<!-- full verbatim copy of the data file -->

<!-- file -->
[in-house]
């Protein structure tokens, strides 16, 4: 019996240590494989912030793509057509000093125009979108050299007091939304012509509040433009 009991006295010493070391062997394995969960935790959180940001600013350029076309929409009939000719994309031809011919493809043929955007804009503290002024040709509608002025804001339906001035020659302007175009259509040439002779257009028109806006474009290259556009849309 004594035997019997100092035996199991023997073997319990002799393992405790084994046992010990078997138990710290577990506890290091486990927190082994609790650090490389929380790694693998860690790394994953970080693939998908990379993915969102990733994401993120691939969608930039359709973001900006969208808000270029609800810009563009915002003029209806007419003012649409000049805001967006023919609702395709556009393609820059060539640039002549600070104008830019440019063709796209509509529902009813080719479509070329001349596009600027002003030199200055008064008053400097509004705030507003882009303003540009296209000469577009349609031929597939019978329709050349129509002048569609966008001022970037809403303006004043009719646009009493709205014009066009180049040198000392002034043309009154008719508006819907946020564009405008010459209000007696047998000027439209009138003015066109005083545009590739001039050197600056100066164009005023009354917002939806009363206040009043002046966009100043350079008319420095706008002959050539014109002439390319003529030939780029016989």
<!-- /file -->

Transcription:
[in-house]
């Protein structure tokens, strides 16, 4: 019996240590494989912030793509057509000093125009979108050299007091939304012509509040433009 009991006295010493070391062997394995969960935790959180940001600013350029076309929409009939000719994309031809011919493809043929955007804009503290002024040709509608002025804001339906001035020659302007175009259509040439002779257009028109806006474009290259556009849309 004594035997019997100092035996199991023997073997319990002799393992405790084994046992010990078997138990710290577990506890290091486990927190082994609790650090490389929380790694693998860690790394994953970080693939998908990379993915969102990733994401993120691939969608930039359709973001900006969208808000270029609800810009563009915002003029209806007419003012649409000049805001967006023919609702395709556009393609820059060539640039002549600070104008830019440019063709796209509509529902009813080719479509070329001349596009600027002003030199200055008064008053400097509004705030507003882009303003540009296209000469577009349609031929597939019978329709050349129509002048569609966008001022970037809403303006004043009719646009009493709205014009066009180049040198000392002034043309009154008719508006819907946020564009405008010459209000007696047998000027439209009138003015066109005083545009590739001039050197600056100066164009005023009354917002939806009363206040009043002046966009100043350079008319420095706008002959050539014109002439390319003529030939780029016989």